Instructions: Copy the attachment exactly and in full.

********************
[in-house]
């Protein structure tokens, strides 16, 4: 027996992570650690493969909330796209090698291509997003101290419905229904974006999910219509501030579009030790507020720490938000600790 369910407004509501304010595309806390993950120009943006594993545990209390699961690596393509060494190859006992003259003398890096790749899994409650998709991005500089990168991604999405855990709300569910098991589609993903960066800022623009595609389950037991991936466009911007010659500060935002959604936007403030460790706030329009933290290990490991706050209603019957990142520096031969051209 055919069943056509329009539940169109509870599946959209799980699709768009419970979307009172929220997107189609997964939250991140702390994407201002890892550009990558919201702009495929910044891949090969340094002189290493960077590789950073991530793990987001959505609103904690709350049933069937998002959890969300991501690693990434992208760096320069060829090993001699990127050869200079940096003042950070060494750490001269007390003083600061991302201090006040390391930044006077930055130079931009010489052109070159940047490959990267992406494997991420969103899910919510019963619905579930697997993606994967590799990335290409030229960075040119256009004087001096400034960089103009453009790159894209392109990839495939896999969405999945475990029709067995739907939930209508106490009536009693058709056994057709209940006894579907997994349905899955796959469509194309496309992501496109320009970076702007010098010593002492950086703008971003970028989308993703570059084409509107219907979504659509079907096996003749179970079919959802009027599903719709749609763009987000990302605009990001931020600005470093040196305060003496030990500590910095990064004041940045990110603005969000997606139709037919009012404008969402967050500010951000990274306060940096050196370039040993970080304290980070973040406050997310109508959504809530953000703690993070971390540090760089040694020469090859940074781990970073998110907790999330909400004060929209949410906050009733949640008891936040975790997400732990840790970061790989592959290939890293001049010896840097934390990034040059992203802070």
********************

[in-house]
């Protein structure tokens, strides 16, 4: 027996992570650690493969909330796209090698291509997003101290419905229904974006999910219509501030579009030790507020720490938000600790 369910407004509501304010595309806390993950120009943006594993545990209390699961690596393509060494190859006992003259003398890096790749899994409650998709991005500089990168991604999405855990709300569910098991589609993903960066800022623009595609389950037991991936466009911007010659500060935002959604936007403030460790706030329009933290290990490991706050209603019957990142520096031969051209 055919069943056509329009539940169109509870599946959209799980699709768009419970979307009172929220997107189609997964939250991140702390994407201002890892550009990558919201702009495929910044891949090969340094002189290493960077590789950073991530793990987001959505609103904690709350049933069937998002959890969300991501690693990434992208760096320069060829090993001699990127050869200079940096003042950070060494750490001269007390003083600061991302201090006040390391930044006077930055130079931009010489052109070159940047490959990267992406494997991420969103899910919510019963619905579930697997993606994967590799990335290409030229960075040119256009004087001096400034960089103009453009790159894209392109990839495939896999969405999945475990029709067995739907939930209508106490009536009693058709056994057709209940006894579907997994349905899955796959469509194309496309992501496109320009970076702007010098010593002492950086703008971003970028989308993703570059084409509107219907979504659509079907096996003749179970079919959802009027599903719709749609763009987000990302605009990001931020600005470093040196305060003496030990500590910095990064004041940045990110603005969000997606139709037919009012404008969402967050500010951000990274306060940096050196370039040993970080304290980070973040406050997310109508959504809530953000703690993070971390540090760089040694020469090859940074781990970073998110907790999330909400004060929209949410906050009733949640008891936040975790997400732990840790970061790989592959290939890293001049010896840097934390990034040059992203802070």